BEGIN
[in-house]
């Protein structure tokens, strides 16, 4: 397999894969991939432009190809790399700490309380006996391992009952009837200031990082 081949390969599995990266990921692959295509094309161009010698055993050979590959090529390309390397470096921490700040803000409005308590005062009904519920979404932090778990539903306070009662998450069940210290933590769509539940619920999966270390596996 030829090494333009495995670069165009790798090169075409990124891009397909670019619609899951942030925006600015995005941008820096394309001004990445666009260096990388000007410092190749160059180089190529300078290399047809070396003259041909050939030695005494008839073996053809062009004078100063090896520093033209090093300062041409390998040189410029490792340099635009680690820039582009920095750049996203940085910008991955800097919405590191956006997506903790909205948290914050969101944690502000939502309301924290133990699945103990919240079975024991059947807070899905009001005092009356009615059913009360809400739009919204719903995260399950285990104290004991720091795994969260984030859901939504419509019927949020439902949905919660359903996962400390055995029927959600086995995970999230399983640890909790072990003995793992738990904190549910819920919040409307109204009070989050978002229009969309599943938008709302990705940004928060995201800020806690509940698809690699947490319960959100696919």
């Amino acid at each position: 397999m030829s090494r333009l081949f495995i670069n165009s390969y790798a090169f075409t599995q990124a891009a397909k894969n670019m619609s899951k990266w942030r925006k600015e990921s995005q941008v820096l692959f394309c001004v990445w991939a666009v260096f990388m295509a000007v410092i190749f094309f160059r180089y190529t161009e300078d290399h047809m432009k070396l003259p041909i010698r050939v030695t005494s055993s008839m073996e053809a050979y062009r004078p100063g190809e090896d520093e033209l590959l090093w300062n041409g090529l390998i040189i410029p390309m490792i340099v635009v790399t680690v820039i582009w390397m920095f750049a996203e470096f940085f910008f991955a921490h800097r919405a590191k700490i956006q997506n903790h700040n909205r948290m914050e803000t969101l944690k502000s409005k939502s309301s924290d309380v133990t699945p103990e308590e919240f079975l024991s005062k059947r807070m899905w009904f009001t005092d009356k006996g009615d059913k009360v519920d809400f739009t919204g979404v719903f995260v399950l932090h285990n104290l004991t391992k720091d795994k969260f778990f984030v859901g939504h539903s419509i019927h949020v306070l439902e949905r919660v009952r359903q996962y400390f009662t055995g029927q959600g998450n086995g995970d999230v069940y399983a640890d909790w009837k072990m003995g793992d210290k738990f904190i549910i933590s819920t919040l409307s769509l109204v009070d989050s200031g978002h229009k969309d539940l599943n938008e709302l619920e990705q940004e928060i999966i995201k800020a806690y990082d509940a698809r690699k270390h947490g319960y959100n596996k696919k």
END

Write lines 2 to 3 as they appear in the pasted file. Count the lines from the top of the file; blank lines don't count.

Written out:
């Protein structure tokens, strides 16, 4: 397999894969991939432009190809790399700490309380006996391992009952009837200031990082 081949390969599995990266990921692959295509094309161009010698055993050979590959090529390309390397470096921490700040803000409005308590005062009904519920979404932090778990539903306070009662998450069940210290933590769509539940619920999966270390596996 030829090494333009495995670069165009790798090169075409990124891009397909670019619609899951942030925006600015995005941008820096394309001004990445666009260096990388000007410092190749160059180089190529300078290399047809070396003259041909050939030695005494008839073996053809062009004078100063090896520093033209090093300062041409390998040189410029490792340099635009680690820039582009920095750049996203940085910008991955800097919405590191956006997506903790909205948290914050969101944690502000939502309301924290133990699945103990919240079975024991059947807070899905009001005092009356009615059913009360809400739009919204719903995260399950285990104290004991720091795994969260984030859901939504419509019927949020439902949905919660359903996962400390055995029927959600086995995970999230399983640890909790072990003995793992738990904190549910819920919040409307109204009070989050978002229009969309599943938008709302990705940004928060995201800020806690509940698809690699947490319960959100696919």
């Amino acid at each position: 397999m030829s090494r333009l081949f495995i670069n165009s390969y790798a090169f075409t599995q990124a891009a397909k894969n670019m619609s899951k990266w942030r925006k600015e990921s995005q941008v820096l692959f394309c001004v990445w991939a666009v260096f990388m295509a000007v410092i190749f094309f160059r180089y190529t161009e300078d290399h047809m432009k070396l003259p041909i010698r050939v030695t005494s055993s008839m073996e053809a050979y062009r004078p100063g190809e090896d520093e033209l590959l090093w300062n041409g090529l390998i040189i410029p390309m490792i340099v635009v790399t680690v820039i582009w390397m920095f750049a996203e470096f940085f910008f991955a921490h800097r919405a590191k700490i956006q997506n903790h700040n909205r948290m914050e803000t969101l944690k502000s409005k939502s309301s924290d309380v133990t699945p103990e308590e919240f079975l024991s005062k059947r807070m899905w009904f009001t005092d009356k006996g009615d059913k009360v519920d809400f739009t919204g979404v719903f995260v399950l932090h285990n104290l004991t391992k720091d795994k969260f778990f984030v859901g939504h539903s419509i019927h949020v306070l439902e949905r919660v009952r359903q996962y400390f009662t055995g029927q959600g998450n086995g995970d999230v069940y399983a640890d909790w009837k072990m003995g793992d210290k738990f904190i549910i933590s819920t919040l409307s769509l109204v009070d989050s200031g978002h229009k969309d539940l599943n938008e709302l619920e990705q940004e928060i999966i995201k800020a806690y990082d509940a698809r690699k270390h947490g319960y959100n596996k696919k």